A familiar story

I have asked at multiple points in my time here on FTB whether those taking various anti-trans positions have bothered to read the material they claim to be criticizing. The answer, at this point, is most often “no,” but sadly ignorant cisgender editors of otherwise respectable media outlets continue to publish these dog awful jokes.

So how do they get away with it? Zinnia Jones explores that. Her answer–“through denialism.

This exercise, of searching outward from a given state of the world in order to map the many tendrils of its implications, can be a very efficient way of detecting errors, distortions, or outright nonsense. If you have an idea, does that idea imply anything about reality, or concretely connect to the world in any way? At which points does it come in contact with reality? Does it make testable predictions? Can it be disproven, and what would disprove it? What elements of the world changing would affect the validity of this idea?

The facts of the world generally don’t support transphobic arguments, and transphobes don’t really have the option of making robust arguments based on an honest assessment of the current state of our knowledge. They know this – they make use of this same technique of pondering counterfactuals. The difference is that they work backwards to fabricate an entirely new counter-reality, tailored to support their positions and vast enough that it can substitute for reality itself in a person’s mind. It’s called denialism: an entire ideological support system made to preserve a desired belief by rejecting the overwhelming evidence that would threaten this belief.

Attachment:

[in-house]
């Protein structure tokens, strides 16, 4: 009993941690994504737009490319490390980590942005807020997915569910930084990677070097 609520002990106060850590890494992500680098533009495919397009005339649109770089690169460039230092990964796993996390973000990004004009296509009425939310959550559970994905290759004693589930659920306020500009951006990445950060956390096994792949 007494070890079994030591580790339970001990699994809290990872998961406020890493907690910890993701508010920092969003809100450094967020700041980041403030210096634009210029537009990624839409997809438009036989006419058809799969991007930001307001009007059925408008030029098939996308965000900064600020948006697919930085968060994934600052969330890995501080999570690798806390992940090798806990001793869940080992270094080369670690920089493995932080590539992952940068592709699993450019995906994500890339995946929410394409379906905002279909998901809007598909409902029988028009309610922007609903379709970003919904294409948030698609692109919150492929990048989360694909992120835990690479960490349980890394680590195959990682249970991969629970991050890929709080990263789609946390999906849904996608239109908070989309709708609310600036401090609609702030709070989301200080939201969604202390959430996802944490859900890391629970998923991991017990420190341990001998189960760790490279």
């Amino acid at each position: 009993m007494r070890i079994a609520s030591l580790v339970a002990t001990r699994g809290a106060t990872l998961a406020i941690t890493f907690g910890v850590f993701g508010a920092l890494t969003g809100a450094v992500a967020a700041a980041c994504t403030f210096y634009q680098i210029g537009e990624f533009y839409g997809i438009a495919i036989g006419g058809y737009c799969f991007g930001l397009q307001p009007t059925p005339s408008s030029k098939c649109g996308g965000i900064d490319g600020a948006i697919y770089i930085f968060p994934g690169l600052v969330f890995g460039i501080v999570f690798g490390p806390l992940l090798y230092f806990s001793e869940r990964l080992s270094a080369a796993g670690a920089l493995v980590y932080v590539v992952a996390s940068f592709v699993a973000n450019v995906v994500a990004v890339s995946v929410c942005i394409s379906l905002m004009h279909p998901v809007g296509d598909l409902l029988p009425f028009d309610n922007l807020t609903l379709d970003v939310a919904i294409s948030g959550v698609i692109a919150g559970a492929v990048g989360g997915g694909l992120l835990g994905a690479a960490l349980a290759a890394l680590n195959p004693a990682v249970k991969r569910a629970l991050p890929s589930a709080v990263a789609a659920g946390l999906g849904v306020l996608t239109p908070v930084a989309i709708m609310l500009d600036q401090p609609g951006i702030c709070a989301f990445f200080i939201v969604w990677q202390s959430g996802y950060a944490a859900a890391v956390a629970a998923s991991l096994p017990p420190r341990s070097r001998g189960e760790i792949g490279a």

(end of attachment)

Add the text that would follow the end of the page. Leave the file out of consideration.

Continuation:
Denialism is wrongness with an infrastructure – ignorance with an armored shell, a whole fake world weaponized against the real world. Denialism can be observed in the various forms of “scientific” creationism, where facts of evolutionary biology and earth science contradicting certain readings of the Bible are targeted for incompetent rebuttal by non-experts working for various conservative Christian “institutes” of “creation research”, which is not a real field. It can be seen in climate change denialism, where the scientific consensus on human-caused global warming is discarded in favor of fringe nitpicking, oversimplified misunderstandings of the science, and so very many conspiracy theories.

Some forms of transphobia have grown so well-organized that they, too, now constitute an instance of denialism. Diethelm and McKee (2009) describe five core themes of the phenomenon of denialism:

Jones outlines the following themes of denialism, and just to help support her point, I’ll link to some of the works I’ve examined to corroborate them.

  1. Allegations of conspiracy are used as grounds to dismiss a well-established and consistent body of science.
  2. Fake experts are presented to lend apparent authority to denialist claims.
  3. Denialists will be extremely selective when it comes to the evidence and facts that they accept as valid.
  4. Standards for scientific findings are shifted in order to be practically impossible to meet.
  5. Shoddy arguments, fallacies, and deliberate misrepresentations are deployed to mislead the public.

As Jones concludes, if the factual arguments for transphobia existed, transphobes would just use them. Instead a heavy reliance on lies fiction gets them where they want to be.



  1. Pierce R. Butler says

    6. Call any disagreement “fake news” and pretend that settles everything.

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